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A contestant in a spelling bee, assigned the word highfalutin, paused momentarily. She’d heard of highfalutin, she said, but she didn’t know it was a real word.

It’s real, though some dictionaries label it “informal” (and some don’t). But it’s a mysterious word. Both the spelling and the origin are unclear.

The Random House Unabridged lists highfalutin as the predominant spelling, although it also acknowledges highfalutin’, hifalutin, hifalutin’ and highfaluting. The word is generally defined as “pompous; bombastic; haughty; pretentious.” RH says that highfalutin dates from around 1830 and is “perhaps” derived from fluting – apparently referring to the ornamental grooves seen on the columns of some imposing structures.

The Word Detective, generally astute in such matters, says “The origin of ‘highfalutin’ (or the variant ‘highfaluting’) is not known for certain, but chances are good that it began as a corruption of ‘high-flying’ or ‘high-flown,’ meaning pretentiously affluent (or, as New Yorkers say, ‘hoity-toity’).”

John Ciardi says in his “Browser’s Dictionary” that high-falutin(g)/hifalutin is “probably (?) a la-di-da variant of ‘fluting’ (‘toodlin’ high’).” Whatever that means.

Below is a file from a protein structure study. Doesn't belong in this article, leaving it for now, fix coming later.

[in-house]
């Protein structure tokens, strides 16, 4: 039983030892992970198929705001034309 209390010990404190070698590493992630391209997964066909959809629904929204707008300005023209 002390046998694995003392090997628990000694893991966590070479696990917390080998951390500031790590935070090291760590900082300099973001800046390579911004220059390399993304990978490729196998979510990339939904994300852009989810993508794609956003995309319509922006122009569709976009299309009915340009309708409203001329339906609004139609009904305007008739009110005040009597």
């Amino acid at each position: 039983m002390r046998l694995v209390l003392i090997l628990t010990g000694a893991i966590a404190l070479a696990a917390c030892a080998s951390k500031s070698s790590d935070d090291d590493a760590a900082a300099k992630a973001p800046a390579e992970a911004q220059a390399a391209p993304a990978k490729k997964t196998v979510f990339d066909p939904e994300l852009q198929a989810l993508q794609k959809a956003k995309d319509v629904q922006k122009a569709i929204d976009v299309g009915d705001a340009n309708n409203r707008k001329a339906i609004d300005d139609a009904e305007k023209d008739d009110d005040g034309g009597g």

The Cambridge Guide to English Usage reiterates that the origin of hifalutin is obscure. It also says that the alternative spelling highfalutin reflects folk etymology at work, “trying to inject meaning into the first syllable.” But it adds that highfalutin has become the more popular spelling: “High- no doubt seems right for an ‘uppity’ word.”

So it’s a hard word to handle in a spelling bee, and the speller I mentioned didn’t. I’ve forgotten her version, but it was not the same as the lone spelling listed in the dictionary that was designated the final authority for the contest. Sadly, she was eliminated from the competition, likely forced to endure the condescension of a hifalutin/highfalutin winner.

I hope Arkansas State University shows imagination in selecting a new nickname for its athletic teams. There are enough lions, tigers, etc., on the playing fields already. I thought of Razorbacks, a kind of wild hog once found in the state, but I’ve been advised that’s taken.


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